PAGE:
- Museum number
Silver medal. (whole)
A city, on the further side of a river, bombarded. (reverse)
Bust of William III, right, hair long, in armour, with large gorget. (obverse)
- Production date
Diameter: 48.000 millimetres
- Curator's comments
- Medallic Illustrations 2, published in 1885, states:
This medal was probably executed at Gotha by Sorberger.
Namur had been taken by the French in 1692, and the achievement was commemorated by several medals. Since that time the defences were strengthened by every means which the skill and ingenuity of Vauban could suggest, and it was now garrisoned by 15,000 choice troops. It was, however, invested by William and the Elector of Bavaria, and the trenches were opened on the 2/12 July. The town capitulated on the 25 July/4 Aug., and the garrison retired into the castle, which was compelled to surrender after an unprecedented resistance, 22 Aug./1 Sept., 10,000 of the garrison having perished in the defence. Marshal Bouffleurs commanded the garrison, and the scientific part of the siege was under the direction of the famous Dutch engineer, Cohorn.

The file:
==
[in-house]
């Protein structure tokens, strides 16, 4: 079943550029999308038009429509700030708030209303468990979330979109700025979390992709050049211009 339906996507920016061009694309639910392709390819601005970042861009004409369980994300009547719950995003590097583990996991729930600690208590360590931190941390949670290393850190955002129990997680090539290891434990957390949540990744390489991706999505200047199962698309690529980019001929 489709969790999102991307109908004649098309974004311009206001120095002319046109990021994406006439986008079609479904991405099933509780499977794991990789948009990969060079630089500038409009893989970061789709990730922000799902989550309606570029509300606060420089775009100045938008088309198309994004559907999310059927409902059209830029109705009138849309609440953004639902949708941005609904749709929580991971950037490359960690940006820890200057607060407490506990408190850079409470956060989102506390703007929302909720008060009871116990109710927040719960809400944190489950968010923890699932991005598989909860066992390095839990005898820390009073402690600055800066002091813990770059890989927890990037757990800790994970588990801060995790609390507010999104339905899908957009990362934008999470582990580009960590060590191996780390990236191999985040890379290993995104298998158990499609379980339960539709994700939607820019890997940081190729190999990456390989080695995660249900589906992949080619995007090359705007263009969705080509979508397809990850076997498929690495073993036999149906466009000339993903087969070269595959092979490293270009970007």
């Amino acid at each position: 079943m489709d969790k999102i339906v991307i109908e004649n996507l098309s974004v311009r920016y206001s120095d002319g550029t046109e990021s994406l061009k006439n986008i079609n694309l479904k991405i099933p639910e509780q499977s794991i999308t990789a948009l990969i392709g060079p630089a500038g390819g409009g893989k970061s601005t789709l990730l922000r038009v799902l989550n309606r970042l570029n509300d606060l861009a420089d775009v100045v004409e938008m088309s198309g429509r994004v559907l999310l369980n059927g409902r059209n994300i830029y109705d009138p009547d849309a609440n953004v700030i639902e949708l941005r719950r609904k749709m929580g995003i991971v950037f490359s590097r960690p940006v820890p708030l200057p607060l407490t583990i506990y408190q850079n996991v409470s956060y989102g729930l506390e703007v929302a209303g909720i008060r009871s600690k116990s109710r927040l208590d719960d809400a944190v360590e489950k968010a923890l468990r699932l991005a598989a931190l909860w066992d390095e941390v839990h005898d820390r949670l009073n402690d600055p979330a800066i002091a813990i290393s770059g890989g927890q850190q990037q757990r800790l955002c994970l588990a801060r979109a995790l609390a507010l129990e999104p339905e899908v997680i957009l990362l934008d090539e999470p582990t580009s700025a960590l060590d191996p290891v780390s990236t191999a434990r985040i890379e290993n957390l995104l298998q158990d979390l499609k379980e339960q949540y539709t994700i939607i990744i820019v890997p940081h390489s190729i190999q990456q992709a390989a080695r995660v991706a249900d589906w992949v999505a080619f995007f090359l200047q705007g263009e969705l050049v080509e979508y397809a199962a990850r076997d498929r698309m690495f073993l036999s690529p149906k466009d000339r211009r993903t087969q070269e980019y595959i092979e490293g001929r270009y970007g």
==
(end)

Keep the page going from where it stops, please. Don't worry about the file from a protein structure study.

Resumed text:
See Rapin de Thoyras, Paul, ‘The Metallick History of the Reigns of William III and Queen Mary, Queen Anne, and King George I. [N. Tindal’s edition.], London, 1747, xviii. 11; Van Loon, Gerard, ‘Histoire Métallique des XVII. Provinces des Pays-Bas’, 5 vol. La Haye, 1732-1837 (fol) [There is also an edition in Dutch, but with different paging], IV. 203.
- Not on display
- Associated events
- Commemoration of: Recapture of Namur
- Coins and Medals
- Registration number
- C&M catalogue number
MB2 (Medallic Illustrations 2) (130) (380)